This is the second in a series of posts on takeaways in facilitating STEM professional development for informal educators.
2. Informal educators are eager to learn content and methodology
As discussed in the previous post, most informal educators (and classroom teachers I might add) experience anxiety when it comes to teaching STEM. In addition to their personal STEM learning experiences, much of this anxiety comes from two sources: fear of not knowing the content and not understanding how to effectively teach STEM. This means they are facing two challenges simultaneously: Subject matter and content-based teaching methodology.
Most of the informal educators participating in the NASA SD Summer of Innovation program do not have a strong background in STEM. Right or wrong, the initial focus was simply doing activities with some content support. Once the educators were comfortable “doing” science, more background and in-depth content was added along with methodology. They moved from a “show me an activity to do” thought process to “help me to more deeply understand what I am doing” thought process. They wanted a meaningful learning experience in STEM.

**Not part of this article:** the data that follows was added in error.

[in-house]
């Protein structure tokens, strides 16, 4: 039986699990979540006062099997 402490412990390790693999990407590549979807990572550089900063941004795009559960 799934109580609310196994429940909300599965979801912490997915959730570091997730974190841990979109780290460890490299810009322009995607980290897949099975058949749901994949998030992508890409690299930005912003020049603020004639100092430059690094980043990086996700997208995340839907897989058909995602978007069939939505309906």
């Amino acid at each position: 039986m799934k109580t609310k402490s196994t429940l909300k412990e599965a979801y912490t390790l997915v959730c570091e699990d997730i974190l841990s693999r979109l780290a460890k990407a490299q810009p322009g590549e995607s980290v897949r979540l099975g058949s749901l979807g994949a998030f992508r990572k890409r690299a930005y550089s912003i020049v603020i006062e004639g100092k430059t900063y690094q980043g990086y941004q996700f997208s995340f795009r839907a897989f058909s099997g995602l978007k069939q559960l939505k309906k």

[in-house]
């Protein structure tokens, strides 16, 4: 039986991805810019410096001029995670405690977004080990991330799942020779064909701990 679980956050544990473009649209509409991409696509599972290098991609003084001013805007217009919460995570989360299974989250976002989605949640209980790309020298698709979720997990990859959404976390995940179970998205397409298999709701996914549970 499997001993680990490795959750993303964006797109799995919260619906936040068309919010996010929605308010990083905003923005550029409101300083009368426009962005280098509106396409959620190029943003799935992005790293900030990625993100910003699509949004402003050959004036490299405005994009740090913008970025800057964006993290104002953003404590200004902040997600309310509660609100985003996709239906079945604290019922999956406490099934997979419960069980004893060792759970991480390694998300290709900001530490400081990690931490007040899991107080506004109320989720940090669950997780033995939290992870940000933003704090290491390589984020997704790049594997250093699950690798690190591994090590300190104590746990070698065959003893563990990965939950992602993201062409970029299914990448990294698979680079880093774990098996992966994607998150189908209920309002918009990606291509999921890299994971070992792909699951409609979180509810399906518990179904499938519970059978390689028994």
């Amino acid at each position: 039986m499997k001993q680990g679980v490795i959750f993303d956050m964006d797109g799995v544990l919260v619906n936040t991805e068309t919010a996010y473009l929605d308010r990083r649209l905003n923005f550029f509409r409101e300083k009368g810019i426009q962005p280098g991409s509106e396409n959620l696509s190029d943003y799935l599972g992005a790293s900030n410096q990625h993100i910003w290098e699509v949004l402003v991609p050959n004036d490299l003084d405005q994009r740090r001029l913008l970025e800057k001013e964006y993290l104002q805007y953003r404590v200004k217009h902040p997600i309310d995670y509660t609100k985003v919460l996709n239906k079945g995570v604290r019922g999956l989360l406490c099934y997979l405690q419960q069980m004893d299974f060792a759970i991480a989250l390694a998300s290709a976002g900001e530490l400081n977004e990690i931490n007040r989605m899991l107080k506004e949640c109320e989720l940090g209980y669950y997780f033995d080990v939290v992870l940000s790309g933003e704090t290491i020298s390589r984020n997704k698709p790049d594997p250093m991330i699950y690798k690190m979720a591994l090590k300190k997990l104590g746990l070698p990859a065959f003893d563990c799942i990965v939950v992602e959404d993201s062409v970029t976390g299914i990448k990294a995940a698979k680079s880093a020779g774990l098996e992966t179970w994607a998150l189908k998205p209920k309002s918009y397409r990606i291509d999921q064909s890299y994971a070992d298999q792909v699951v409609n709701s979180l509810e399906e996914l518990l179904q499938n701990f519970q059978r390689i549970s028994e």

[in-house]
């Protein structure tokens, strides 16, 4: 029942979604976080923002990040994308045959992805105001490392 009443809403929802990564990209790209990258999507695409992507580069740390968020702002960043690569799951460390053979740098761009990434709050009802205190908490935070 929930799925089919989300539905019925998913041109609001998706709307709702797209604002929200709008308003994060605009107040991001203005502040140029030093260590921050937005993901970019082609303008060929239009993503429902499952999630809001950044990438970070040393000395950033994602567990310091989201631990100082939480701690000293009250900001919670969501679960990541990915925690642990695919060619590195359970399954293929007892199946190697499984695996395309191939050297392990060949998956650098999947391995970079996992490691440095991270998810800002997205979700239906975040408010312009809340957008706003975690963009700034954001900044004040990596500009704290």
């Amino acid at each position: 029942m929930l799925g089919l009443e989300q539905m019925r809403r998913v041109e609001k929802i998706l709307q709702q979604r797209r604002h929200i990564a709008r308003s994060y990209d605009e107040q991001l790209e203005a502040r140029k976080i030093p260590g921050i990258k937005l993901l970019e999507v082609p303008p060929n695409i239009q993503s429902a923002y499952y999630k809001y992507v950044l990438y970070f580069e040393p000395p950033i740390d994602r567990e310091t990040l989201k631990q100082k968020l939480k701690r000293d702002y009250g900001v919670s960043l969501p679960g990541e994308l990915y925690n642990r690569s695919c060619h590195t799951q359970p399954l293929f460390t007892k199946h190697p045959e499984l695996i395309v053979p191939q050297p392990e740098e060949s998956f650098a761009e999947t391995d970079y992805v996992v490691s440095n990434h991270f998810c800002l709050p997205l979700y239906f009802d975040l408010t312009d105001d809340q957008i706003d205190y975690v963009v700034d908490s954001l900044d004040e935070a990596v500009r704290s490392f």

Gaining confidence in STEM content knowledge, they were ready to learn content-based teaching knowledge. They want their students to have meaningful experiences in STEM. Generally speaking, informal educators participating in the NASA SD Summer of Innovation program do not have education degrees. As confidence grew among the educators, they asked questions related to content-specific methodology. Although we modeled effective teaching strategies from the start using the 5-E Model as our foundation, we became more deliberate in explaining STEM teaching strategies.
What an experience it is to watch the educators move from simply “doing” activities to completing design challenges. They are now deliberately implementing the engineering design process into their programs. The educators, and their students, produced some awesome products!